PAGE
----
Sunday, July 31, 2011

Raptor Migration in late July

We saw the last Black Kites Milvus migrans migrating north in mid-June. Now they're back, heading south for Africa with this year's youngsters!

For a few days now small groups of Black Kites have been crossing the Strait of Gibraltar as they head for the tropical African savannas

But yesterday evening, around 6pm we saw a big "rush" of birds over the Rock of Gibraltar. My friend Mario Mosquera estimated 1500 birds in the flock, a taste of things to come. With westerly winds these birds drift over Gibraltar from where they gain height to start the crossing. If the wind is too strong some turn back, often having already started over the sea, and try the next day.

Most of yesterday's birds were juveniles, birds that have been born this spring. You can tell them by the pale, rufous, plumage and the fresh wing and tail feathers. Breeding among the Iberian birds is timed to coincide with the spring abundance of food. The Iberian adult Black Kites arrive in February and early March. It is these birds, and their young, that are now leaving to avoid the summer drought. Their arrival in sub-Saharan Africa will coincide with the onset of the summer rains there.

Not everything is leaving after breeding. Eleonora's Falcons Falco eleonorae are just arriving in the area from their wintering grounds on the island of Madagascar. These rare and elegant falcons breed in remote islets and unfrequented coastal sites across the Mediterranean and the Atlantic coast of North Africa. They arrive late for a reason. Their young will hatch in September and will be fed on the millions of small migrating birds that will then be heading for Africa. It is a wonderful example of a perfectly tuned specialised strategy. It's not easy to find these birds on migration so it was a treat to see this female (above and below) yesterday at Europa Point.

Tuesday, July 26, 2011

Forest animals of Cazorla

The mountains of Cazorla (above) in south-east Spain are a reservoir of trees, insects and forest animals. It is here that the Guadalquivir River (below) starts its long journey towards the distant Atlantic Ocean.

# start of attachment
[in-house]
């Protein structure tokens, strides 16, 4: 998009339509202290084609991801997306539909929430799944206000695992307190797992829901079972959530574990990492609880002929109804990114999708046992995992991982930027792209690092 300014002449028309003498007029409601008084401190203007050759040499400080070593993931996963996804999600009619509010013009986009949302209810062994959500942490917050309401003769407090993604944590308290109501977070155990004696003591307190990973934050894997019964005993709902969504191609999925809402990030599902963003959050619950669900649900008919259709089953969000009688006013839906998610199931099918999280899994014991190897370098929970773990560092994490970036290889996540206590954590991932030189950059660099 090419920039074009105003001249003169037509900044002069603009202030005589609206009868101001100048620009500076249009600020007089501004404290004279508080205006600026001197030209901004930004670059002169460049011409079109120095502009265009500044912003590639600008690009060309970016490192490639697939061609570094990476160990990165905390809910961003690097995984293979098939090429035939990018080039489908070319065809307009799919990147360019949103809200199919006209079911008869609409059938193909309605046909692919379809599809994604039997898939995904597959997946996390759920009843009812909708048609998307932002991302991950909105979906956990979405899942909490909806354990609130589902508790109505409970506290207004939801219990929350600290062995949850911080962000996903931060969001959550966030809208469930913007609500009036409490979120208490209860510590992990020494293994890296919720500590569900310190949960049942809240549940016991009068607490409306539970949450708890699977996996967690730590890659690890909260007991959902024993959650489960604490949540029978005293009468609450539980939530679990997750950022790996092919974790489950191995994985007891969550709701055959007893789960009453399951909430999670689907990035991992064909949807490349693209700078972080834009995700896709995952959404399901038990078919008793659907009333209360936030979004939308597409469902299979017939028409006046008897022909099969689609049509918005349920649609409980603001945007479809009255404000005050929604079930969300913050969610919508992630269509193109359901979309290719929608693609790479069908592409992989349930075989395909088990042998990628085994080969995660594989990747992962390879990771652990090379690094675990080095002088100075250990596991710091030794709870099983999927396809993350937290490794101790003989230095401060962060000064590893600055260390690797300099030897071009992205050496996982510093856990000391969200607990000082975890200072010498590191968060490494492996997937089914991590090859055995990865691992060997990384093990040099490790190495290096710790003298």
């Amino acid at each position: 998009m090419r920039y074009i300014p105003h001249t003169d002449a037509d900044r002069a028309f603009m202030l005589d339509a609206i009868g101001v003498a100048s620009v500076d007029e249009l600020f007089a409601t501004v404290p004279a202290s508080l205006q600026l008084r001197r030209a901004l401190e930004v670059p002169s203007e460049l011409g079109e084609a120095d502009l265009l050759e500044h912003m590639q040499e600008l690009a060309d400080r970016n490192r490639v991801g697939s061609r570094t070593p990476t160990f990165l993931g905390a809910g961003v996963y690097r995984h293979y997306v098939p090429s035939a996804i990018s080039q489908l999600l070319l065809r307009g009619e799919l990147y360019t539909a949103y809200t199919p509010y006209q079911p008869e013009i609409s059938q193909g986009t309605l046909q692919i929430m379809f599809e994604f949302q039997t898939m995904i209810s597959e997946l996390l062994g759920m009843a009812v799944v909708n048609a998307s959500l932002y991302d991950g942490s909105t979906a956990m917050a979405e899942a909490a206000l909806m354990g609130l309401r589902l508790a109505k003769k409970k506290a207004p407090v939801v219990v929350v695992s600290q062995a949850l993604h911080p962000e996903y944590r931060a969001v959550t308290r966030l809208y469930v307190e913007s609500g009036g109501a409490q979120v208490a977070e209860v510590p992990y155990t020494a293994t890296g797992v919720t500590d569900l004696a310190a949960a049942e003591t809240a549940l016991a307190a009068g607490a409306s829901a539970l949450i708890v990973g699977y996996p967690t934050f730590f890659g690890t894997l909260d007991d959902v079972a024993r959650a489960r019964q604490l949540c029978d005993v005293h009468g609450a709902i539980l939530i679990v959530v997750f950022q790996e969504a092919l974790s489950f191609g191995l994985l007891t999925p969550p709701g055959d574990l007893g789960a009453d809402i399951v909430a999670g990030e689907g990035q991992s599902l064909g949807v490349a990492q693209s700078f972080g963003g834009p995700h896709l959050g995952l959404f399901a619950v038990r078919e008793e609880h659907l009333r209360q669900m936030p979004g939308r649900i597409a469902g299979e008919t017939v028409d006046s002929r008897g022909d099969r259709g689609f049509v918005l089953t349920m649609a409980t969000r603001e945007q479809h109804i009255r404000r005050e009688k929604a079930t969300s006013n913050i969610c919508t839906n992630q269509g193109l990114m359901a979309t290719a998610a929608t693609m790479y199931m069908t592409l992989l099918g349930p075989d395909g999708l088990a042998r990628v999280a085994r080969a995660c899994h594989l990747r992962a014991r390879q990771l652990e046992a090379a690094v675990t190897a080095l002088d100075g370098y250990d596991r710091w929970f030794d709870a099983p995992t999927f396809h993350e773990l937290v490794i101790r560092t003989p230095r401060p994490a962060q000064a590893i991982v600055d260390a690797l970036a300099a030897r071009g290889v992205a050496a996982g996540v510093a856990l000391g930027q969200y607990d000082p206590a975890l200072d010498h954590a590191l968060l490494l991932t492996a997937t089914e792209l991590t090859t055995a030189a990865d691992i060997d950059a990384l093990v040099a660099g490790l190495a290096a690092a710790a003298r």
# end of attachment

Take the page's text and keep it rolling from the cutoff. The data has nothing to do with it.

Spanish Red Deer Cervus elaphus hispanicus (above) and Fallow Deer Dama dama (below) thrive in these forests

 Red Squirrels Sciurus vulgaris have a southern European stronghold here as do many forest birds (below). The degree of sub-specific differentiation testifies to the isolated nature of the Iberian Peninsula, a refugium, during glacial times

Iberian Chaffinch Fringilla coelebs balearica

Iberian Nuthatch Sitta europaea hispaniensis

Iberian Long-tailed Tit Aegithalos caudatus irbii

Iberian Crested Tit Parus cristatus weigoldi

Iberian Coal Tit Parus ater vieirae, now in body moult

Iberian Jay Garrulus glandarius fasciatus

Iberian Crossbill Loxia curvirostra balearica

Saturday, July 16, 2011

More migration towards the Atlantic

Audouin's Gulls Ichthyaetus audounii are not the only gulls now leaving the Mediterranean  for the rich waters of the Atlantic (post of 10th July). The attractive Mediterranean Gulls Icthyaetus melanocephalus are also on the move.

Many of the birds coming past are adults, with very worn plumage after breeding and already in head moult

Juveniles, noticeably browner and greyer than the adults, follow the adults on migration (above) though often adults also travel without youngsters (below)

Immature birds are also moving. Above is a first summer bird already going into second winter plumage. Below is a second summer bird, looking almost like an adult but with black outer primaries